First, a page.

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Petitioner - Appellant,



Respondents - Appellees.

No. 06-1220

D.C. No. 04-CV-00177-MSK-BNB)

(D. Colo.)



Before KELLY, McKAY, and LUCERO, Circuit Judges.

Petitioner-Appellant Benjamin Abeyta, a state inmate appearing pro se, seeks a certificate of appealability ("COA") allowing him to appeal from the district court's order denying relief on his habeas petition pursuant to 28 U.S.C. § 2254. Mr. Abeyta also has moved to hold his appeal in abeyance pending resolution of Silva v. People, No. 05SC519, 2006 WL 1643229 (Apr. 17, 2006), currently pending before the Colorado Supreme Court.(1) Because Mr. Abeyta has failed to make a "substantial showing of the denial of a constitutional right," see 28 U.S.C. § 2253(c)(2); Slack v. McDaniel, 529 U.S. 473, 483-84 (2000), we deny the COA and dismiss the appeal. Any affect of the Colorado Supreme Court's decision in Silva is properly a matter for Mr. Abeyta to pursue in the Colorado state courts. Accordingly, his motion to hold in abeyance will be denied.

On August 10, 1998, Mr. Abeyta was convicted by a jury of second-degree burglary and theft. The state court determined that Mr. Abeyta was a habitual criminal and sentenced him to a term of 48 years imprisonment. On direct appeal, the Colorado Court of Appeals affirmed the convictions, and, in April 2000, the Colorado Supreme Court denied certiorari. Subsequently, the state trial court denied Mr. Abeyta's motion for post-conviction relief, which the Colorado Court of Appeals affirmed. In December 2003, the Colorado Supreme Court again denied certiorari.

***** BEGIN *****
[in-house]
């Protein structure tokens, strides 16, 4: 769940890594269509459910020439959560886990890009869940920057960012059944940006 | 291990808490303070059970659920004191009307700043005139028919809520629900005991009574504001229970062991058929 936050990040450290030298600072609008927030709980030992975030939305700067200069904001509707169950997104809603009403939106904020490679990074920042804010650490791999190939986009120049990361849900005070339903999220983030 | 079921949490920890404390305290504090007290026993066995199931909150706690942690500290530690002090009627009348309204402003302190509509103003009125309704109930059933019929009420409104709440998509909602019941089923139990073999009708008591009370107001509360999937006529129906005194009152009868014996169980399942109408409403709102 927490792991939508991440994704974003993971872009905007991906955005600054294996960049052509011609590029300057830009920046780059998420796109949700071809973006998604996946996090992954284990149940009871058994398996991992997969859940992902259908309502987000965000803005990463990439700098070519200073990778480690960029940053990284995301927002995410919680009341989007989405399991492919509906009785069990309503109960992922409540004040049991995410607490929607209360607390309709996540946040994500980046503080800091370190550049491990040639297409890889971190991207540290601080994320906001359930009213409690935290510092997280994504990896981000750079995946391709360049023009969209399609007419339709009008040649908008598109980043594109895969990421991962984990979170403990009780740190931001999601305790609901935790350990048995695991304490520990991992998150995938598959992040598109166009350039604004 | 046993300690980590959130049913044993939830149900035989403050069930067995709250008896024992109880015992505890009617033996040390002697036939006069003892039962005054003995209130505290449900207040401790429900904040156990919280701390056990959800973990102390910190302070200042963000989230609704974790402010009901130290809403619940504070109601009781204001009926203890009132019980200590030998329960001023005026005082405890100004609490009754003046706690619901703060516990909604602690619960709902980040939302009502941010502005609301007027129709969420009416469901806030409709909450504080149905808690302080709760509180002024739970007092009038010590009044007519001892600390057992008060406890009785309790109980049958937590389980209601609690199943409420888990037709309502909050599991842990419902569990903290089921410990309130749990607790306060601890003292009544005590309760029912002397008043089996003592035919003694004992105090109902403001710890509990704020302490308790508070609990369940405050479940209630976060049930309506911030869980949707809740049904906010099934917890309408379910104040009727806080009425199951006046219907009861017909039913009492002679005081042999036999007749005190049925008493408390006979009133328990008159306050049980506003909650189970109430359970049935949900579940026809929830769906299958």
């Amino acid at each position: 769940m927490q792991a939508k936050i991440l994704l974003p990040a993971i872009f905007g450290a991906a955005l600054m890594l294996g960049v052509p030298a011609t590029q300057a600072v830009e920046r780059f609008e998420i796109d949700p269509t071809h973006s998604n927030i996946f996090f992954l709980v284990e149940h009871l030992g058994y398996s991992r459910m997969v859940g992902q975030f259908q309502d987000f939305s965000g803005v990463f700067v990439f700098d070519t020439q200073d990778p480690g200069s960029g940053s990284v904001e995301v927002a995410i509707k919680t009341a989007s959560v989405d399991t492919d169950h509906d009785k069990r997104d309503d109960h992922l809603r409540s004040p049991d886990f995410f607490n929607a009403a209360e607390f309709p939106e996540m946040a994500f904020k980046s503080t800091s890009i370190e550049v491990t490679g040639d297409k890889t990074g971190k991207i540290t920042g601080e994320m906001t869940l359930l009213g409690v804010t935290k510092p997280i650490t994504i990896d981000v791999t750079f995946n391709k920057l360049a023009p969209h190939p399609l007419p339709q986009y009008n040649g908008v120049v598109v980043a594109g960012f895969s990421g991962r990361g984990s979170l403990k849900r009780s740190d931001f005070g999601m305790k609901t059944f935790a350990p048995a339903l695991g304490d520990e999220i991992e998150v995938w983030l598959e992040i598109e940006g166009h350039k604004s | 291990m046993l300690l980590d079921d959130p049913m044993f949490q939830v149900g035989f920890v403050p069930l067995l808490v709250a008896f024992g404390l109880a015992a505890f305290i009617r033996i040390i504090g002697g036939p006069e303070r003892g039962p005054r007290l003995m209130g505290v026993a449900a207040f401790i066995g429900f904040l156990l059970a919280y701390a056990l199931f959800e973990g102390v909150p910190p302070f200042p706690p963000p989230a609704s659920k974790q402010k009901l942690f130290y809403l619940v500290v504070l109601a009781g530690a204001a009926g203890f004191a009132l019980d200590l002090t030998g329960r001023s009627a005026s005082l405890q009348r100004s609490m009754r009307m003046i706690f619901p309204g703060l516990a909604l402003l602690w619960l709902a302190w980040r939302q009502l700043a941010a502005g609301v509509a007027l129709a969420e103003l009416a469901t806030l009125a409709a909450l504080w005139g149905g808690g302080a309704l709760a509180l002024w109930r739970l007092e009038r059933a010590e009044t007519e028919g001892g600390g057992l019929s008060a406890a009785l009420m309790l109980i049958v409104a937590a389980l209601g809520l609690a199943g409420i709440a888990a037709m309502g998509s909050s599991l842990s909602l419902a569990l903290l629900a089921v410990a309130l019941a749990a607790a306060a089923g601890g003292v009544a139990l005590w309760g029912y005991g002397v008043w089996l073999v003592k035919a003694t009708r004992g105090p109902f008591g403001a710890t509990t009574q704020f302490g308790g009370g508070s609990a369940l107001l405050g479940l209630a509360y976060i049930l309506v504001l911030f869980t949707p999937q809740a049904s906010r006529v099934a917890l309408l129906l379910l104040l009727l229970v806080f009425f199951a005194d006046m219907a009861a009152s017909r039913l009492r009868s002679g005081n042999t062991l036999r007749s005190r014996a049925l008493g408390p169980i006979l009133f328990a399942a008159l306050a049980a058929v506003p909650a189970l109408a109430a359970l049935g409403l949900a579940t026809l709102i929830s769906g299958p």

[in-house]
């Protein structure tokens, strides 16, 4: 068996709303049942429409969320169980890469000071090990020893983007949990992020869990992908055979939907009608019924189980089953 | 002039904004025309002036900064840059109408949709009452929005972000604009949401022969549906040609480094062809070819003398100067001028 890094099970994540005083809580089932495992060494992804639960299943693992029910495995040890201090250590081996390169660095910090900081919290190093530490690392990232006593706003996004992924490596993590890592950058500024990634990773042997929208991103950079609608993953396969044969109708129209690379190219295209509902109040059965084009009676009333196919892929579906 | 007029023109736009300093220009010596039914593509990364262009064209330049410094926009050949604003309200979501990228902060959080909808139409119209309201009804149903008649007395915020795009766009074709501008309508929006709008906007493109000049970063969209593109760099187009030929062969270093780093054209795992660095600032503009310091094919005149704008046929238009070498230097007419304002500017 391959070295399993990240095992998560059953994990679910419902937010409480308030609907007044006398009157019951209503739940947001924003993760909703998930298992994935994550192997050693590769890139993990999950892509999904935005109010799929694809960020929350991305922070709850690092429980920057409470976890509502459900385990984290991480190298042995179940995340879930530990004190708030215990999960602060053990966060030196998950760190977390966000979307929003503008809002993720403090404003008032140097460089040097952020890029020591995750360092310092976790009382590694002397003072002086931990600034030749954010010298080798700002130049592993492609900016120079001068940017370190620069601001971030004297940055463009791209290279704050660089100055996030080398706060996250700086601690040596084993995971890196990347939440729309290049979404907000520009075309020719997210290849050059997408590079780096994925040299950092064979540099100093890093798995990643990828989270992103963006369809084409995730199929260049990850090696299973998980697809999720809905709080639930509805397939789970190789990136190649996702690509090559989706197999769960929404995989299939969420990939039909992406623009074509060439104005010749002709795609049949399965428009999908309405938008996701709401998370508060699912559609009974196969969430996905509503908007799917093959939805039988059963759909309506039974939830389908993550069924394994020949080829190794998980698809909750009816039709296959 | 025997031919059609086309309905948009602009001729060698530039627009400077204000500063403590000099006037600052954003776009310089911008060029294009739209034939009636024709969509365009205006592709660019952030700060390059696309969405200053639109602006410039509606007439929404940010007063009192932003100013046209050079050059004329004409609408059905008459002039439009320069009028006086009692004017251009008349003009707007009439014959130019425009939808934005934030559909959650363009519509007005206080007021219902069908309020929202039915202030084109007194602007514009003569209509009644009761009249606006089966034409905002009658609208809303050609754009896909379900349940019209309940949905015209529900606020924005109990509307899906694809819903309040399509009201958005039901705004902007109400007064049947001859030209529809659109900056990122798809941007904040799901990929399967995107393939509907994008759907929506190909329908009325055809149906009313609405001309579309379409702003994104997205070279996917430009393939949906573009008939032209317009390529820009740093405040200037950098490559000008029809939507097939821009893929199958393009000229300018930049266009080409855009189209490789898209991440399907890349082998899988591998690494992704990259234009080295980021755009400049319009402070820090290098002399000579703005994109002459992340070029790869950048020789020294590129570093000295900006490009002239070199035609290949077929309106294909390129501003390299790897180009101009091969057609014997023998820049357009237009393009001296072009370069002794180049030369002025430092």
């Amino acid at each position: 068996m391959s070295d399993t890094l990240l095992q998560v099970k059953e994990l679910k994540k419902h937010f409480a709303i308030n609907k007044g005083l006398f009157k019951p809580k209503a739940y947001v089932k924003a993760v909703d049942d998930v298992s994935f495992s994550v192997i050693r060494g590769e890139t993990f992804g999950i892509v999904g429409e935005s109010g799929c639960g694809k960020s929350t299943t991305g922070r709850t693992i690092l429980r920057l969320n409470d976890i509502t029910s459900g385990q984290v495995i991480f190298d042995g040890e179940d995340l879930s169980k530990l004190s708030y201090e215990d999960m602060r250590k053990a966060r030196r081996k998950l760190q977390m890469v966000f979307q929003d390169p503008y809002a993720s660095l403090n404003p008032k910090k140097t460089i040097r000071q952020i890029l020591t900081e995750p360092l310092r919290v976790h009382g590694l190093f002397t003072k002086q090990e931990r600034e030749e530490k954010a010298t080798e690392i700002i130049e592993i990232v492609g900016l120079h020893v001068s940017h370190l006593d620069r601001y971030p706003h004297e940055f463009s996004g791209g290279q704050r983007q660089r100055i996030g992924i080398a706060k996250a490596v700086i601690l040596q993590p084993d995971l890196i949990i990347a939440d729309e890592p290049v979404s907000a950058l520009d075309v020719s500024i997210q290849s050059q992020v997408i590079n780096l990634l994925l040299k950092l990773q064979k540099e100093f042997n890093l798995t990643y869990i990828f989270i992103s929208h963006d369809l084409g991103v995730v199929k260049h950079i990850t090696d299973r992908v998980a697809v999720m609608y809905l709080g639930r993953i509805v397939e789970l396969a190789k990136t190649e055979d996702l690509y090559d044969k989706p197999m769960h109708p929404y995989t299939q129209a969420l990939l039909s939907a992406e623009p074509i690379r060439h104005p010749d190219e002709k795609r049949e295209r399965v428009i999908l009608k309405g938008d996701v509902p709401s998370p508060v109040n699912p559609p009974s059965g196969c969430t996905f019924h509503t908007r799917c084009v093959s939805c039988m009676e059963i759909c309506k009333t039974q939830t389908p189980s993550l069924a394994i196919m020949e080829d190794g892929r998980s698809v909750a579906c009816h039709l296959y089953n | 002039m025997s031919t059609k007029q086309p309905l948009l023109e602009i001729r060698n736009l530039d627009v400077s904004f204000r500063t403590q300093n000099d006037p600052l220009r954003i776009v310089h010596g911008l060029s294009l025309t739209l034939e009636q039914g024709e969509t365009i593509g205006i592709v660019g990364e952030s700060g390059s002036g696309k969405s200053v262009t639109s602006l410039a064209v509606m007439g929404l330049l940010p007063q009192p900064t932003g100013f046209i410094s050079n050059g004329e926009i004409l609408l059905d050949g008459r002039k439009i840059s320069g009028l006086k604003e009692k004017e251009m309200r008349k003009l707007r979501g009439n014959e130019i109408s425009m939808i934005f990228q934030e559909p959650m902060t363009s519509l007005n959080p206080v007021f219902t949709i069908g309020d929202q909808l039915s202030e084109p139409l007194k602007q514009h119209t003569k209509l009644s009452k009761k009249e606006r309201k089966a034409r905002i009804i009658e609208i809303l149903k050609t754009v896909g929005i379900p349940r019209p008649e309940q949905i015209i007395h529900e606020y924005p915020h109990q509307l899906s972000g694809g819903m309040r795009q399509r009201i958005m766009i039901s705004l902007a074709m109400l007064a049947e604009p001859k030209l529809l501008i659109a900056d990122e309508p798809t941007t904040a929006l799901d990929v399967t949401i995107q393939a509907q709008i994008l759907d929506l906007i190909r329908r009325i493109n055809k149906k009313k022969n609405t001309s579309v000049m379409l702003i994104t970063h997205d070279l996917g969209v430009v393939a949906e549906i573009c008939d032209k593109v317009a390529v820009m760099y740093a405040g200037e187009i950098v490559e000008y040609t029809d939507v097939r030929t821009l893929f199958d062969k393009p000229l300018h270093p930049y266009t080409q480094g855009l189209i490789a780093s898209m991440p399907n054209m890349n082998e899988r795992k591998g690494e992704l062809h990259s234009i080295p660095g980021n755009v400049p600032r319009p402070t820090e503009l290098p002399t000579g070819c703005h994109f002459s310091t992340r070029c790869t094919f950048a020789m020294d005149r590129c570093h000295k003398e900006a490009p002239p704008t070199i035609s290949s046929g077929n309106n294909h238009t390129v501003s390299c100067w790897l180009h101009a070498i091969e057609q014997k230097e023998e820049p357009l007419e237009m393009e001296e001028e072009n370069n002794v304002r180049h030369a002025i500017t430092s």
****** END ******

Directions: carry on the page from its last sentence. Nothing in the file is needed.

Mr. Abeyta then filed a § 2254 habeas petition. Mr. Abeyta's petition contained seven claims:

  1. The state failed to disclose exculpatory evidence in violation of Mr. Abeyta's Fourteenth Amendment right to a fair trial.
  2. Mr. Abeyta's Fifth, Sixth, and Fourteenth Amendment rights were violated when a juror was removed for cause at the prosecution's request despite defense counsel's objections and without allowing defense counsel to rehabilitate the juror.
  3. His Fourteenth Amendment right to due process was violated because insufficient evidence existed to find that he was a habitual criminal.
    1. His Fifth, Sixth, and Fourteenth Amendment rights were violated because he was adjudged a habitual criminal by the court instead of by a jury.
    2. That, contrary to Miranda v. Arizona, 384 U.S. 436 (1966), the trial court failed to suppress certain statements made by him to the police while in custody.
    3. Mr. Abeyta's trial counsel was ineffective because he failed to investigate alibi witnesses and because he failed to request recusal of the trial judge or a change in venue when the trial judge indicated a bias against Mr. Abeyta.
    4. Mr. Abeyta's Fourteenth Amendment rights were violated when the State of Colorado refused to provide him with counsel to assist with a post-conviction claim for ineffective assistance of counsel.

R. Doc. 34 at 4-5. Upon recommendation of the magistrate judge, and over Mr. Abeyta's objection, the district court denied the petition. R. Docs. 28, 34. The district court determined that claims 1-3 were not fairly presented to the state courts, would now be procedurally barred, and that Mr. Abeyta had not shown cause or a fundamental miscarriage of justice to excuse his procedural default. The district court rejected ineffective assistance of appellate counsel as grounds for cause because that claim had not been presented as an independent claim before the state courts. Claims 4-6 were rejected on the basis that the state courts' adjudication of these issues was consistent with 28 U.S.C. § 2254(d)(1) & (2). Claim 7 was rejected for want of a federal constitutional claim.